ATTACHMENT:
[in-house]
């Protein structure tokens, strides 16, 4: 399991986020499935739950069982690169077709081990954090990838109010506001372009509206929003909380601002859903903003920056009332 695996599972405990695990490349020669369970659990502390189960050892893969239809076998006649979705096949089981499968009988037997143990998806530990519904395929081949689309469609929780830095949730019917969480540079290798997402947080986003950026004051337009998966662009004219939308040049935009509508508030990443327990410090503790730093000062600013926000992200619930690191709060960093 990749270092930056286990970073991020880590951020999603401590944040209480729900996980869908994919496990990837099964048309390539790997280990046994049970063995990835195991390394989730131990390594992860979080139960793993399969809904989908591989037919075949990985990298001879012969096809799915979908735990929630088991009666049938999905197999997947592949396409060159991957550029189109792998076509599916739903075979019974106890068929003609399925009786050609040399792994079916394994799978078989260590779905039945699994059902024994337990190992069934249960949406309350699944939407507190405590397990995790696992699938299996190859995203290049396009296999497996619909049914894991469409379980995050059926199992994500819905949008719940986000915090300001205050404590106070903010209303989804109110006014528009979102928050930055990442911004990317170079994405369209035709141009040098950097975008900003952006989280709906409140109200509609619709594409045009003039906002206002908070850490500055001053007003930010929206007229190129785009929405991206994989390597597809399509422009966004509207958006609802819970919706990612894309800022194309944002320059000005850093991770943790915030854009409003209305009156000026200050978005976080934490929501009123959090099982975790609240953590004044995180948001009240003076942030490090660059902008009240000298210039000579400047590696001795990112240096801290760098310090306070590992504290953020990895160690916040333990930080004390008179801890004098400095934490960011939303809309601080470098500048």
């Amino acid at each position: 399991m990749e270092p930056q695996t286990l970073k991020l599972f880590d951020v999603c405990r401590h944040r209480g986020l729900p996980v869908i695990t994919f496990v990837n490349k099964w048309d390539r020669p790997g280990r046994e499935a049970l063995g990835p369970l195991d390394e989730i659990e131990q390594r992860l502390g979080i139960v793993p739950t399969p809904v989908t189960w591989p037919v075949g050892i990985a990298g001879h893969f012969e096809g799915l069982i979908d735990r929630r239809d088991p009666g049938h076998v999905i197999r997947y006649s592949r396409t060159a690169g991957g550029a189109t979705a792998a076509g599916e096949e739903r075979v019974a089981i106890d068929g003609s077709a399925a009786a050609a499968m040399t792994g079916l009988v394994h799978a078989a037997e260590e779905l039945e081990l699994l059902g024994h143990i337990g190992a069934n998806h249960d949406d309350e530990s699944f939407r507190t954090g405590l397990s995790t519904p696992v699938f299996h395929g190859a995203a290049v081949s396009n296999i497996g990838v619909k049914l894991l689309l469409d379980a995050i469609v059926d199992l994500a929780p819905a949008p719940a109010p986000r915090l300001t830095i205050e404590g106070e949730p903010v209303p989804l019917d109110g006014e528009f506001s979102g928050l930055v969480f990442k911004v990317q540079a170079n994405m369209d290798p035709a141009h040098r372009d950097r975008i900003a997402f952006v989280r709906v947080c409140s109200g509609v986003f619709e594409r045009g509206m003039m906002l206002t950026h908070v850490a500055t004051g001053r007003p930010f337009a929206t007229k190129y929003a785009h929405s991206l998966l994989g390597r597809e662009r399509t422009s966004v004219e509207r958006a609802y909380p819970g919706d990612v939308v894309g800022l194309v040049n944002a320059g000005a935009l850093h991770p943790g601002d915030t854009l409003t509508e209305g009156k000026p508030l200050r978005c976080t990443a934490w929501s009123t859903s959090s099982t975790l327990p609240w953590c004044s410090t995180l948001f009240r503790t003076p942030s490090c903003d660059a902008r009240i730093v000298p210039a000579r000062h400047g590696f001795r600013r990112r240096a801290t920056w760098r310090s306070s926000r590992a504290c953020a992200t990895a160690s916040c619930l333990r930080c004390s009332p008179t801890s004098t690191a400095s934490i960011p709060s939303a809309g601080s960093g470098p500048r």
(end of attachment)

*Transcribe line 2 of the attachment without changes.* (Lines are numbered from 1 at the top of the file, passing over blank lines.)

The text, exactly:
């Protein structure tokens, strides 16, 4: 399991986020499935739950069982690169077709081990954090990838109010506001372009509206929003909380601002859903903003920056009332 695996599972405990695990490349020669369970659990502390189960050892893969239809076998006649979705096949089981499968009988037997143990998806530990519904395929081949689309469609929780830095949730019917969480540079290798997402947080986003950026004051337009998966662009004219939308040049935009509508508030990443327990410090503790730093000062600013926000992200619930690191709060960093 990749270092930056286990970073991020880590951020999603401590944040209480729900996980869908994919496990990837099964048309390539790997280990046994049970063995990835195991390394989730131990390594992860979080139960793993399969809904989908591989037919075949990985990298001879012969096809799915979908735990929630088991009666049938999905197999997947592949396409060159991957550029189109792998076509599916739903075979019974106890068929003609399925009786050609040399792994079916394994799978078989260590779905039945699994059902024994337990190992069934249960949406309350699944939407507190405590397990995790696992699938299996190859995203290049396009296999497996619909049914894991469409379980995050059926199992994500819905949008719940986000915090300001205050404590106070903010209303989804109110006014528009979102928050930055990442911004990317170079994405369209035709141009040098950097975008900003952006989280709906409140109200509609619709594409045009003039906002206002908070850490500055001053007003930010929206007229190129785009929405991206994989390597597809399509422009966004509207958006609802819970919706990612894309800022194309944002320059000005850093991770943790915030854009409003209305009156000026200050978005976080934490929501009123959090099982975790609240953590004044995180948001009240003076942030490090660059902008009240000298210039000579400047590696001795990112240096801290760098310090306070590992504290953020990895160690916040333990930080004390008179801890004098400095934490960011939303809309601080470098500048």